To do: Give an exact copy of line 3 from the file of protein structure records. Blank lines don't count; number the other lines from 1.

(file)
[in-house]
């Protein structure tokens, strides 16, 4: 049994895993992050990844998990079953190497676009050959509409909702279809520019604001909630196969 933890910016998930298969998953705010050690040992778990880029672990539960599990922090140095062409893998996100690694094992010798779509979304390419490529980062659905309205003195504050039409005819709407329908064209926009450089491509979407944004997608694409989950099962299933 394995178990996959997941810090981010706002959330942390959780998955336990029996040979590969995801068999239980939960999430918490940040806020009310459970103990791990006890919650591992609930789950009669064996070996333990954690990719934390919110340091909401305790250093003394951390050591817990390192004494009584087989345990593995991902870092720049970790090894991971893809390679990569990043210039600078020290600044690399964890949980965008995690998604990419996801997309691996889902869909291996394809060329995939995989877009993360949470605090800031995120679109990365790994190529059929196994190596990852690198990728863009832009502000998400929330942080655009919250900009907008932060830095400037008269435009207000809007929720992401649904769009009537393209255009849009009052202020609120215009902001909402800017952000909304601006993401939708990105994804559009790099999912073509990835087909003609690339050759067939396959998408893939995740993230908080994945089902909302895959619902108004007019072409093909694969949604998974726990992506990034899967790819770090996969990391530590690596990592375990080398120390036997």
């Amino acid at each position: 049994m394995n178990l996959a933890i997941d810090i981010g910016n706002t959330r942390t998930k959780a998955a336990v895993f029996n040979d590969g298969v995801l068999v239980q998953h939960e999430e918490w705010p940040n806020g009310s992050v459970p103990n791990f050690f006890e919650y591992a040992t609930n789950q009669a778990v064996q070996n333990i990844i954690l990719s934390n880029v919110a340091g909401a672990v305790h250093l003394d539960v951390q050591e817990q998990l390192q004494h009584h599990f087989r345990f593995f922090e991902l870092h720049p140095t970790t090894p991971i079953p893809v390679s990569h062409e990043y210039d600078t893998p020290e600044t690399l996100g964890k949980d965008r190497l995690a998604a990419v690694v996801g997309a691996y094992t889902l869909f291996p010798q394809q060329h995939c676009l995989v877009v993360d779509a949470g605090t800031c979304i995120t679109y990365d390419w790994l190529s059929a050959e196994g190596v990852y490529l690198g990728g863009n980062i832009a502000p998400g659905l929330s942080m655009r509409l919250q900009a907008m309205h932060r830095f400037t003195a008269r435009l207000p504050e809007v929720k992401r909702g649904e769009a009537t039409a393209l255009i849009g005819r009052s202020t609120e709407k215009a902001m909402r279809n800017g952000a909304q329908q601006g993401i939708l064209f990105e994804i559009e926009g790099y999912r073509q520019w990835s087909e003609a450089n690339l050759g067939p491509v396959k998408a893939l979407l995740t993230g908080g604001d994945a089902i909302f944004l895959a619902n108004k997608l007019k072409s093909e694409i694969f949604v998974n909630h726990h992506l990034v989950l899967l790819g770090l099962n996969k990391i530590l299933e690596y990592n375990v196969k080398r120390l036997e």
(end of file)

């Amino acid at each position: 049994m394995n178990l996959a933890i997941d810090i981010g910016n706002t959330r942390t998930k959780a998955a336990v895993f029996n040979d590969g298969v995801l068999v239980q998953h939960e999430e918490w705010p940040n806020g009310s992050v459970p103990n791990f050690f006890e919650y591992a040992t609930n789950q009669a778990v064996q070996n333990i990844i954690l990719s934390n880029v919110a340091g909401a672990v305790h250093l003394d539960v951390q050591e817990q998990l390192q004494h009584h599990f087989r345990f593995f922090e991902l870092h720049p140095t970790t090894p991971i079953p893809v390679s990569h062409e990043y210039d600078t893998p020290e600044t690399l996100g964890k949980d965008r190497l995690a998604a990419v690694v996801g997309a691996y094992t889902l869909f291996p010798q394809q060329h995939c676009l995989v877009v993360d779509a949470g605090t800031c979304i995120t679109y990365d390419w790994l190529s059929a050959e196994g190596v990852y490529l690198g990728g863009n980062i832009a502000p998400g659905l929330s942080m655009r509409l919250q900009a907008m309205h932060r830095f400037t003195a008269r435009l207000p504050e809007v929720k992401r909702g649904e769009a009537t039409a393209l255009i849009g005819r009052s202020t609120e709407k215009a902001m909402r279809n800017g952000a909304q329908q601006g993401i939708l064209f990105e994804i559009e926009g790099y999912r073509q520019w990835s087909e003609a450089n690339l050759g067939p491509v396959k998408a893939l979407l995740t993230g908080g604001d994945a089902i909302f944004l895959a619902n108004k997608l007019k072409s093909e694409i694969f949604v998974n909630h726990h992506l990034v989950l899967l790819g770090l099962n996969k990391i530590l299933e690596y990592n375990v196969k080398r120390l036997e």